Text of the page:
Can I Become Addicted to My Prescribed Opioid Pain Relievers?

A fellow caregiver asked...

Should I worry about becoming addicted to the opioid pain relievers my doctor prescribed to treat my chronic pain?

Expert Answer

Dr. Leslie Kernisan is the author of a popular blog and podcast at BetterHealthWhileAging.net. She is also a clinical instructor in the University of California, San Francisco, Division of Geriatrics.

If your doctor prescribed you an opioid pain reliever for pain, it's unlikely you need to worry unless you have a history of addiction issues. It's extremely rare for people who don't already have substance-abuse issues to become addicted to pain medication.

Many pain experts think opioid pain relievers have gotten a bad rap because of media attention to addiction issues. The research shows that 2 to 6 percent of people without a history of substance abuse who are prescribed opiates for chronic pain still develop problem behaviors. However, this statistic includes people of all ages, and young people are much more likely to develop addiction issues because they're more likely to be on the medications for many years.

This misplaced suspicion of opiates is too bad, since opioid pain relievers can be very effective at relieving pain with minimal side effects or risk of organ damage, even with long-term use.

Studies of the neurobiology of pain have shown that pain relievers work differently in the brains of those in chronic pain versus those who are not actually in pain but take them to get high. And of course terminally ill patients are a different case entirely; there's no reason at all not to give opiates to relieve pain in those who are terminally ill.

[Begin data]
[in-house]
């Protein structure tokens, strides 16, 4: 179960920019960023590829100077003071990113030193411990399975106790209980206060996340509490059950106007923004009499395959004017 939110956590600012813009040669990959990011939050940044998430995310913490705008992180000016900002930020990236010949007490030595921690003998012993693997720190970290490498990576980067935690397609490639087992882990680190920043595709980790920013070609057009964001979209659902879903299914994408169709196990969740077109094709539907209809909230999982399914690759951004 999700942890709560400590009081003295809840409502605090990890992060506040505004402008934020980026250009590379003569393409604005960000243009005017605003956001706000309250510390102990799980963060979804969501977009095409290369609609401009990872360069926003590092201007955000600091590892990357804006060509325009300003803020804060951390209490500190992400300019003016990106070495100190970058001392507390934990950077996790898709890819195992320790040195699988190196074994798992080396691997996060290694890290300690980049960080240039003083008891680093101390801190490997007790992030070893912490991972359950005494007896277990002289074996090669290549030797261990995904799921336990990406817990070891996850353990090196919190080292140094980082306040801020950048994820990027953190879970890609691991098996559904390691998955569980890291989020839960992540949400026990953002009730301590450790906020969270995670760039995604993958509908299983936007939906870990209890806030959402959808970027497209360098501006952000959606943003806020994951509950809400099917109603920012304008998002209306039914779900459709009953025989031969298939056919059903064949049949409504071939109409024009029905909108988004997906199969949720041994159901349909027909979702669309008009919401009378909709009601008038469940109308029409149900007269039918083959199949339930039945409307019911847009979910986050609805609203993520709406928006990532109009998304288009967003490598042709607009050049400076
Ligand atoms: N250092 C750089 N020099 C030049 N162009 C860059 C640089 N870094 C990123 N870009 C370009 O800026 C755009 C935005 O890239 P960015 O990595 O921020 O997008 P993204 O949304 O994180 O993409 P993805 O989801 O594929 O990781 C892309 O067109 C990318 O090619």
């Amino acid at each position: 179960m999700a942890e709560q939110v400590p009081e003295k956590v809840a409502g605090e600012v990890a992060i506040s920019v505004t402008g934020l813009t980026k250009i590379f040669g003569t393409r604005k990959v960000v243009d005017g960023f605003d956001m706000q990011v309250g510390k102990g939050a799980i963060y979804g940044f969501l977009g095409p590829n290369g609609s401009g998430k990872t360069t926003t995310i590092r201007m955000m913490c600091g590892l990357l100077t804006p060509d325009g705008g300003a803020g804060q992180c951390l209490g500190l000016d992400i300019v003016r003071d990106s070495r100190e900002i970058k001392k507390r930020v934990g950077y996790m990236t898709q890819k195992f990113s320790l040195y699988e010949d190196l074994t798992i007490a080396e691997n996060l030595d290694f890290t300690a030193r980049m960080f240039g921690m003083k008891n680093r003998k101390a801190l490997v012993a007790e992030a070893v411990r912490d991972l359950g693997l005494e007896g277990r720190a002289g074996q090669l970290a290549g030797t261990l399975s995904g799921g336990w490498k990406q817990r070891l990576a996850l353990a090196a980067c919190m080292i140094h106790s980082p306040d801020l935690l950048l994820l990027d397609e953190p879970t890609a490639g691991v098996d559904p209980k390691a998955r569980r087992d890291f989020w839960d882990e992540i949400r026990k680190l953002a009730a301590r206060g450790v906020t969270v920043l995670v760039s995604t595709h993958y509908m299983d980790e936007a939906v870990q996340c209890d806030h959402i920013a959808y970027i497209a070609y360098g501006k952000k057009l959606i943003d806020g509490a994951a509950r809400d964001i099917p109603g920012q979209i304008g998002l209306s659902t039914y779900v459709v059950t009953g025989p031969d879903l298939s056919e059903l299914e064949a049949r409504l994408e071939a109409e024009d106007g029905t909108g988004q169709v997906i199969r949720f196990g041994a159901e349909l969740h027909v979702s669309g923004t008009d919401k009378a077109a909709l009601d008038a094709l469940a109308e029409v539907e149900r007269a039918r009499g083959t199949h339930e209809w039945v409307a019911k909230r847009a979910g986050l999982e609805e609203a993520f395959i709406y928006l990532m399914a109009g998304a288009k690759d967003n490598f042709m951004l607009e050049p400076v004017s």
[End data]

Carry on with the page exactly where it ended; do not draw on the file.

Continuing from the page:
When you're in pain and take opiates, the body usually experiences much less "buzz" or "high" than a person not in pain would experience. You may feel drowsy or sleepy, but you'll get used to that, and the feeling will probably go away after your body gets used to the medication.

Medically speaking, the definition of addiction is that you start experiencing cravings for the drug and begin engaging in behaviors that are counterproductive to happiness and success in order to get it. Researchers are still trying to figure out how to predict who will fall into the small category of patients who will become addicted to opioid pain relievers when taking them specifically for pain -- so the best plan is to discuss this issue with your doctor. If your family has a history of vulnerability to addiction, be sure to mention this concern. But in general, since older folks are much less likely to develop these kinds of issues, you don't need to fear addiction when taking a drug to control physical symptoms of pain.